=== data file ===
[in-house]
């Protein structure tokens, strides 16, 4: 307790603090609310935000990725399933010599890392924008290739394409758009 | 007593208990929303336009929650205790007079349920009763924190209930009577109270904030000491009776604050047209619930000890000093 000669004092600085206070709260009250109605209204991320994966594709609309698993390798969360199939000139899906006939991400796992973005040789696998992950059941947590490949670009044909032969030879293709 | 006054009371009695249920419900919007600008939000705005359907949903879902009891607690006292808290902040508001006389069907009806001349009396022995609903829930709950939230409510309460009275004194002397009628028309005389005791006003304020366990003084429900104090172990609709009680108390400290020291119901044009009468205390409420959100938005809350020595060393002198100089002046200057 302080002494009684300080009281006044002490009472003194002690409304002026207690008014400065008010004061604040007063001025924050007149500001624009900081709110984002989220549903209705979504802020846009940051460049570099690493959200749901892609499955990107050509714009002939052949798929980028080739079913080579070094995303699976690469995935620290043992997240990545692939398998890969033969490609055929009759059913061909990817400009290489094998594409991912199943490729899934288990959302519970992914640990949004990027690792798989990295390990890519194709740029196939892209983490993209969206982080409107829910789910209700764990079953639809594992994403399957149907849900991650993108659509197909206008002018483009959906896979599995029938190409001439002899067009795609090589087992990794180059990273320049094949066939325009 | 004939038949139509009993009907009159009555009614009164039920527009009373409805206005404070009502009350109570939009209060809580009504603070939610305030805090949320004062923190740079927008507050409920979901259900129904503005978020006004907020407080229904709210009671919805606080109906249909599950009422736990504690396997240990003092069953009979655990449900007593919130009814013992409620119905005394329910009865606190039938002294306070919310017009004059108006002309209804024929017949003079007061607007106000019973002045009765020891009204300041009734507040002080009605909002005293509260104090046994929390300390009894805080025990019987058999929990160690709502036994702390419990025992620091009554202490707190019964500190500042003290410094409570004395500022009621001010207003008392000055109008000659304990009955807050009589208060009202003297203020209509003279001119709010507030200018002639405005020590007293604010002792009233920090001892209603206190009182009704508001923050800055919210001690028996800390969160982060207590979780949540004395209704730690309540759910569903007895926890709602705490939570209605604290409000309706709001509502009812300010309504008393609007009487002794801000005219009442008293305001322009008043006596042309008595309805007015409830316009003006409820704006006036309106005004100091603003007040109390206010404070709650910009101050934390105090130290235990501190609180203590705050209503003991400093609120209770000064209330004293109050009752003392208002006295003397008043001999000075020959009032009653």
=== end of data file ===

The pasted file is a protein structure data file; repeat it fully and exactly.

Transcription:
[in-house]
């Protein structure tokens, strides 16, 4: 307790603090609310935000990725399933010599890392924008290739394409758009 | 007593208990929303336009929650205790007079349920009763924190209930009577109270904030000491009776604050047209619930000890000093 000669004092600085206070709260009250109605209204991320994966594709609309698993390798969360199939000139899906006939991400796992973005040789696998992950059941947590490949670009044909032969030879293709 | 006054009371009695249920419900919007600008939000705005359907949903879902009891607690006292808290902040508001006389069907009806001349009396022995609903829930709950939230409510309460009275004194002397009628028309005389005791006003304020366990003084429900104090172990609709009680108390400290020291119901044009009468205390409420959100938005809350020595060393002198100089002046200057 302080002494009684300080009281006044002490009472003194002690409304002026207690008014400065008010004061604040007063001025924050007149500001624009900081709110984002989220549903209705979504802020846009940051460049570099690493959200749901892609499955990107050509714009002939052949798929980028080739079913080579070094995303699976690469995935620290043992997240990545692939398998890969033969490609055929009759059913061909990817400009290489094998594409991912199943490729899934288990959302519970992914640990949004990027690792798989990295390990890519194709740029196939892209983490993209969206982080409107829910789910209700764990079953639809594992994403399957149907849900991650993108659509197909206008002018483009959906896979599995029938190409001439002899067009795609090589087992990794180059990273320049094949066939325009 | 004939038949139509009993009907009159009555009614009164039920527009009373409805206005404070009502009350109570939009209060809580009504603070939610305030805090949320004062923190740079927008507050409920979901259900129904503005978020006004907020407080229904709210009671919805606080109906249909599950009422736990504690396997240990003092069953009979655990449900007593919130009814013992409620119905005394329910009865606190039938002294306070919310017009004059108006002309209804024929017949003079007061607007106000019973002045009765020891009204300041009734507040002080009605909002005293509260104090046994929390300390009894805080025990019987058999929990160690709502036994702390419990025992620091009554202490707190019964500190500042003290410094409570004395500022009621001010207003008392000055109008000659304990009955807050009589208060009202003297203020209509003279001119709010507030200018002639405005020590007293604010002792009233920090001892209603206190009182009704508001923050800055919210001690028996800390969160982060207590979780949540004395209704730690309540759910569903007895926890709602705490939570209605604290409000309706709001509502009812300010309504008393609007009487002794801000005219009442008293305001322009008043006596042309008595309805007015409830316009003006409820704006006036309106005004100091603003007040109390206010404070709650910009101050934390105090130290235990501190609180203590705050209503003991400093609120209770000064209330004293109050009752003392208002006295003397008043001999000075020959009032009653």